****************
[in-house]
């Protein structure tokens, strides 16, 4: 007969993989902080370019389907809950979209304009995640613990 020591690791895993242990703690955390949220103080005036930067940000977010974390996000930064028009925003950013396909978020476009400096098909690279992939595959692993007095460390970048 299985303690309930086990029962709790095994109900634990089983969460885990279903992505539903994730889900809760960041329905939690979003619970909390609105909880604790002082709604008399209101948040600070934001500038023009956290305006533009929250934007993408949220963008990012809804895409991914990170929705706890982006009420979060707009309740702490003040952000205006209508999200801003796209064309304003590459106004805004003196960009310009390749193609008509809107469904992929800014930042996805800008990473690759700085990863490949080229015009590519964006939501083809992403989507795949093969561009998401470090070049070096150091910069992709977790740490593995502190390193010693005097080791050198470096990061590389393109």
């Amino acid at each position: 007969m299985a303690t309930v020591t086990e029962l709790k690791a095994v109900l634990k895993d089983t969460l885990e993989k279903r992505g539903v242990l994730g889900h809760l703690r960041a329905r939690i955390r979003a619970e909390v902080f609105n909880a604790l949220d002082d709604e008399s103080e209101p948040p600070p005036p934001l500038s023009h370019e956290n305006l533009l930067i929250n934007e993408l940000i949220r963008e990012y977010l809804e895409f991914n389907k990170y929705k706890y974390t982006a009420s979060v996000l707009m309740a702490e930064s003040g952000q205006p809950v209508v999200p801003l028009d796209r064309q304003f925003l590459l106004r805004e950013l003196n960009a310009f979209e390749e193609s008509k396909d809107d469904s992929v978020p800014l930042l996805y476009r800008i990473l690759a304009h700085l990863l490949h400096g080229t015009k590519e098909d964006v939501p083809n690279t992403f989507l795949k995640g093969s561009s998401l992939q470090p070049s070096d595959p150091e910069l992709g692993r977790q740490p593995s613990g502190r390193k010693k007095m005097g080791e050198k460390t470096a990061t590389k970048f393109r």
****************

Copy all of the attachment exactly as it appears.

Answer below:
[in-house]
């Protein structure tokens, strides 16, 4: 007969993989902080370019389907809950979209304009995640613990 020591690791895993242990703690955390949220103080005036930067940000977010974390996000930064028009925003950013396909978020476009400096098909690279992939595959692993007095460390970048 299985303690309930086990029962709790095994109900634990089983969460885990279903992505539903994730889900809760960041329905939690979003619970909390609105909880604790002082709604008399209101948040600070934001500038023009956290305006533009929250934007993408949220963008990012809804895409991914990170929705706890982006009420979060707009309740702490003040952000205006209508999200801003796209064309304003590459106004805004003196960009310009390749193609008509809107469904992929800014930042996805800008990473690759700085990863490949080229015009590519964006939501083809992403989507795949093969561009998401470090070049070096150091910069992709977790740490593995502190390193010693005097080791050198470096990061590389393109």
């Amino acid at each position: 007969m299985a303690t309930v020591t086990e029962l709790k690791a095994v109900l634990k895993d089983t969460l885990e993989k279903r992505g539903v242990l994730g889900h809760l703690r960041a329905r939690i955390r979003a619970e909390v902080f609105n909880a604790l949220d002082d709604e008399s103080e209101p948040p600070p005036p934001l500038s023009h370019e956290n305006l533009l930067i929250n934007e993408l940000i949220r963008e990012y977010l809804e895409f991914n389907k990170y929705k706890y974390t982006a009420s979060v996000l707009m309740a702490e930064s003040g952000q205006p809950v209508v999200p801003l028009d796209r064309q304003f925003l590459l106004r805004e950013l003196n960009a310009f979209e390749e193609s008509k396909d809107d469904s992929v978020p800014l930042l996805y476009r800008i990473l690759a304009h700085l990863l490949h400096g080229t015009k590519e098909d964006v939501p083809n690279t992403f989507l795949k995640g093969s561009s998401l992939q470090p070049s070096d595959p150091e910069l992709g692993r977790q740490p593995s613990g502190r390193k010693k007095m005097g080791e050198k460390t470096a990061t590389k970048f393109r």